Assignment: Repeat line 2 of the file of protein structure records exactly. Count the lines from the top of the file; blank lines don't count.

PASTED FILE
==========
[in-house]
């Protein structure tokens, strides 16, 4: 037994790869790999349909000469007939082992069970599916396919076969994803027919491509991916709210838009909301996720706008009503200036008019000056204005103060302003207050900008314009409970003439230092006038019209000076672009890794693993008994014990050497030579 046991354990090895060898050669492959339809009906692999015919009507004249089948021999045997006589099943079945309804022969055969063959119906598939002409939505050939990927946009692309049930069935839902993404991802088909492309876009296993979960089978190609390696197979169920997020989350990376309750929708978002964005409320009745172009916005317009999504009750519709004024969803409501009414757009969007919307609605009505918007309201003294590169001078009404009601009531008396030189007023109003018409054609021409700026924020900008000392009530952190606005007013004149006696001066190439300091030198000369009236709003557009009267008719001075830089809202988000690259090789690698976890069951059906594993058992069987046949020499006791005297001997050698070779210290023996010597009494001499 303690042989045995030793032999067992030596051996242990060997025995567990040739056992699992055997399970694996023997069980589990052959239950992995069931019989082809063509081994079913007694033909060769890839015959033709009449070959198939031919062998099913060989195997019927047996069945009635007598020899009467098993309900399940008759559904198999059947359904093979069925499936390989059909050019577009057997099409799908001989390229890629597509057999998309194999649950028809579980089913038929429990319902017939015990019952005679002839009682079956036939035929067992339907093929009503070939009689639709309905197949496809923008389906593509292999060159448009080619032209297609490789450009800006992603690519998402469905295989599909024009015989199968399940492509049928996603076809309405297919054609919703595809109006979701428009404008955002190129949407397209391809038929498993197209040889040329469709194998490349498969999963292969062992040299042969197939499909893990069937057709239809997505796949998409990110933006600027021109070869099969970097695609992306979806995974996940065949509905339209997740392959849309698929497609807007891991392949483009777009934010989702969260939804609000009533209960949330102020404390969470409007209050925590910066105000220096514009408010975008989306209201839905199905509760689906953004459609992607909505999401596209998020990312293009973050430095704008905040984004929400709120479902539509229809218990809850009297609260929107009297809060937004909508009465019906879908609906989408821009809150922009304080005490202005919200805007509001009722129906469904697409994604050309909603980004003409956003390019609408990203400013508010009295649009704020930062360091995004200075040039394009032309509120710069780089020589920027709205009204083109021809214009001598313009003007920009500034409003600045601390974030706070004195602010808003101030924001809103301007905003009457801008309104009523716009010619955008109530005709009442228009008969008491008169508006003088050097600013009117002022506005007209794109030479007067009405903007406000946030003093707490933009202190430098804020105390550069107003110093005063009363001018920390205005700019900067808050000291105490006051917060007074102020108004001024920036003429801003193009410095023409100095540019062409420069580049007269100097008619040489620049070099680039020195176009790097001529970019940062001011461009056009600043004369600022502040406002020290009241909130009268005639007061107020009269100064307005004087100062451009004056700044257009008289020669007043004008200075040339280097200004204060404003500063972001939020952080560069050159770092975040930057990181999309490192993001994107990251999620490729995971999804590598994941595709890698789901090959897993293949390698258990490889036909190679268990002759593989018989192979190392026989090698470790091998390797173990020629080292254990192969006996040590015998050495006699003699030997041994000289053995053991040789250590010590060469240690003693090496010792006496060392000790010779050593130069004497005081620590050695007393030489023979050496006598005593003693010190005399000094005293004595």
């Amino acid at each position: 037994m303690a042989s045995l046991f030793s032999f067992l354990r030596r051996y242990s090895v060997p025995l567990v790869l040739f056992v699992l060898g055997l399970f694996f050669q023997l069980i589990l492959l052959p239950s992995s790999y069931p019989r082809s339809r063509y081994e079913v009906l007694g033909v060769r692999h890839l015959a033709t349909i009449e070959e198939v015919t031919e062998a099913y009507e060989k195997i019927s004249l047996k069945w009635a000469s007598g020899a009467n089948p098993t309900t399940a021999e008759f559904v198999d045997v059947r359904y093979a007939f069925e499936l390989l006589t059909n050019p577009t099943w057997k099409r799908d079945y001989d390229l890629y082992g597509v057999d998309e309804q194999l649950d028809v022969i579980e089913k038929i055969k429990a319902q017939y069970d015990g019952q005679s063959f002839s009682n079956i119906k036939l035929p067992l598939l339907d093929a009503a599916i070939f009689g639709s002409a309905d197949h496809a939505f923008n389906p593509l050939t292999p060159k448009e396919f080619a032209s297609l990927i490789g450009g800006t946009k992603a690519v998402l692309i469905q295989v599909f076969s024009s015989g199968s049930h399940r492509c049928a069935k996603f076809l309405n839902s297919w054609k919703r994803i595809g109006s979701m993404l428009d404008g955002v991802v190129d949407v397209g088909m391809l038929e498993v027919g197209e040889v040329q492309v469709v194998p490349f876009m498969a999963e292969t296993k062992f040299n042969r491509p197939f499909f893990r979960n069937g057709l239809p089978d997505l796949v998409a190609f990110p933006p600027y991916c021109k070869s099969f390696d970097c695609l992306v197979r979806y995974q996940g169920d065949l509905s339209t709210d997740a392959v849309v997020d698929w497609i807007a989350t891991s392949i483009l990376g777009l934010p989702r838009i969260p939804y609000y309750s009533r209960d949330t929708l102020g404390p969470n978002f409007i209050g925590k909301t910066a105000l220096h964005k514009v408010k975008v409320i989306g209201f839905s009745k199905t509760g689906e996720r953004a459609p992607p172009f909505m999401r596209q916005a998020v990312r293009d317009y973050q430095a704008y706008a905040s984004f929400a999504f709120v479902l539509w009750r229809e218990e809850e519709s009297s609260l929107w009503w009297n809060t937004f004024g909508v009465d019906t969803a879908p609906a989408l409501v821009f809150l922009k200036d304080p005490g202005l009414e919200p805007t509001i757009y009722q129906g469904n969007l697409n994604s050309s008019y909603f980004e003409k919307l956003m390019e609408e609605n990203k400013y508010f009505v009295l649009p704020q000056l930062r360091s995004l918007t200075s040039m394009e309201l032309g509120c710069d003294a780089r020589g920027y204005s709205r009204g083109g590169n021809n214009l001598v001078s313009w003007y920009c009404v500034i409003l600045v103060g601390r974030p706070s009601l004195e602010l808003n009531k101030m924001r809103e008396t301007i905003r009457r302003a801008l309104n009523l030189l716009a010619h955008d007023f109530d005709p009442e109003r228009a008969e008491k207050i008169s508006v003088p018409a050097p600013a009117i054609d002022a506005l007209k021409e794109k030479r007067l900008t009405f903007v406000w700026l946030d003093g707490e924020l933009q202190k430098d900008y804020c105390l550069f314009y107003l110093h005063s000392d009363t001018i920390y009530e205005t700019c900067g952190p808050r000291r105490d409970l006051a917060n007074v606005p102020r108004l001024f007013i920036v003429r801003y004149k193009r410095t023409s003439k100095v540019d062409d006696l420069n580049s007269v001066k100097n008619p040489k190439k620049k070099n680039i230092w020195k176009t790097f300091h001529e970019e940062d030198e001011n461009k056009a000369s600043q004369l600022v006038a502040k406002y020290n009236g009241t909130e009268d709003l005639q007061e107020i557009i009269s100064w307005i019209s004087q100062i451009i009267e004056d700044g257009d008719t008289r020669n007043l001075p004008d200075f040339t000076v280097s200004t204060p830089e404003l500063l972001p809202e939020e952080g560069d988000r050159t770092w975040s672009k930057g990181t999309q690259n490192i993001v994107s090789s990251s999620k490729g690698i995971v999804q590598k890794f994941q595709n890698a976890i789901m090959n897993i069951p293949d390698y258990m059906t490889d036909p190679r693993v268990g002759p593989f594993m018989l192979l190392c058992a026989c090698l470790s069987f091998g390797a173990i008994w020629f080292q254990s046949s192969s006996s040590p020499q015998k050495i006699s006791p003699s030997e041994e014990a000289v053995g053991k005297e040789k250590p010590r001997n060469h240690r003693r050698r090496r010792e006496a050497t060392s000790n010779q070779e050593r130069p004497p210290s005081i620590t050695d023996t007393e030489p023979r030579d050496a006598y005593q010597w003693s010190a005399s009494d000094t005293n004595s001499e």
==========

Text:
């Protein structure tokens, strides 16, 4: 037994790869790999349909000469007939082992069970599916396919076969994803027919491509991916709210838009909301996720706008009503200036008019000056204005103060302003207050900008314009409970003439230092006038019209000076672009890794693993008994014990050497030579 046991354990090895060898050669492959339809009906692999015919009507004249089948021999045997006589099943079945309804022969055969063959119906598939002409939505050939990927946009692309049930069935839902993404991802088909492309876009296993979960089978190609390696197979169920997020989350990376309750929708978002964005409320009745172009916005317009999504009750519709004024969803409501009414757009969007919307609605009505918007309201003294590169001078009404009601009531008396030189007023109003018409054609021409700026924020900008000392009530952190606005007013004149006696001066190439300091030198000369009236709003557009009267008719001075830089809202988000690259090789690698976890069951059906594993058992069987046949020499006791005297001997050698070779210290023996010597009494001499 303690042989045995030793032999067992030596051996242990060997025995567990040739056992699992055997399970694996023997069980589990052959239950992995069931019989082809063509081994079913007694033909060769890839015959033709009449070959198939031919062998099913060989195997019927047996069945009635007598020899009467098993309900399940008759559904198999059947359904093979069925499936390989059909050019577009057997099409799908001989390229890629597509057999998309194999649950028809579980089913038929429990319902017939015990019952005679002839009682079956036939035929067992339907093929009503070939009689639709309905197949496809923008389906593509292999060159448009080619032209297609490789450009800006992603690519998402469905295989599909024009015989199968399940492509049928996603076809309405297919054609919703595809109006979701428009404008955002190129949407397209391809038929498993197209040889040329469709194998490349498969999963292969062992040299042969197939499909893990069937057709239809997505796949998409990110933006600027021109070869099969970097695609992306979806995974996940065949509905339209997740392959849309698929497609807007891991392949483009777009934010989702969260939804609000009533209960949330102020404390969470409007209050925590910066105000220096514009408010975008989306209201839905199905509760689906953004459609992607909505999401596209998020990312293009973050430095704008905040984004929400709120479902539509229809218990809850009297609260929107009297809060937004909508009465019906879908609906989408821009809150922009304080005490202005919200805007509001009722129906469904697409994604050309909603980004003409956003390019609408990203400013508010009295649009704020930062360091995004200075040039394009032309509120710069780089020589920027709205009204083109021809214009001598313009003007920009500034409003600045601390974030706070004195602010808003101030924001809103301007905003009457801008309104009523716009010619955008109530005709009442228009008969008491008169508006003088050097600013009117002022506005007209794109030479007067009405903007406000946030003093707490933009202190430098804020105390550069107003110093005063009363001018920390205005700019900067808050000291105490006051917060007074102020108004001024920036003429801003193009410095023409100095540019062409420069580049007269100097008619040489620049070099680039020195176009790097001529970019940062001011461009056009600043004369600022502040406002020290009241909130009268005639007061107020009269100064307005004087100062451009004056700044257009008289020669007043004008200075040339280097200004204060404003500063972001939020952080560069050159770092975040930057990181999309490192993001994107990251999620490729995971999804590598994941595709890698789901090959897993293949390698258990490889036909190679268990002759593989018989192979190392026989090698470790091998390797173990020629080292254990192969006996040590015998050495006699003699030997041994000289053995053991040789250590010590060469240690003693090496010792006496060392000790010779050593130069004497005081620590050695007393030489023979050496006598005593003693010190005399000094005293004595």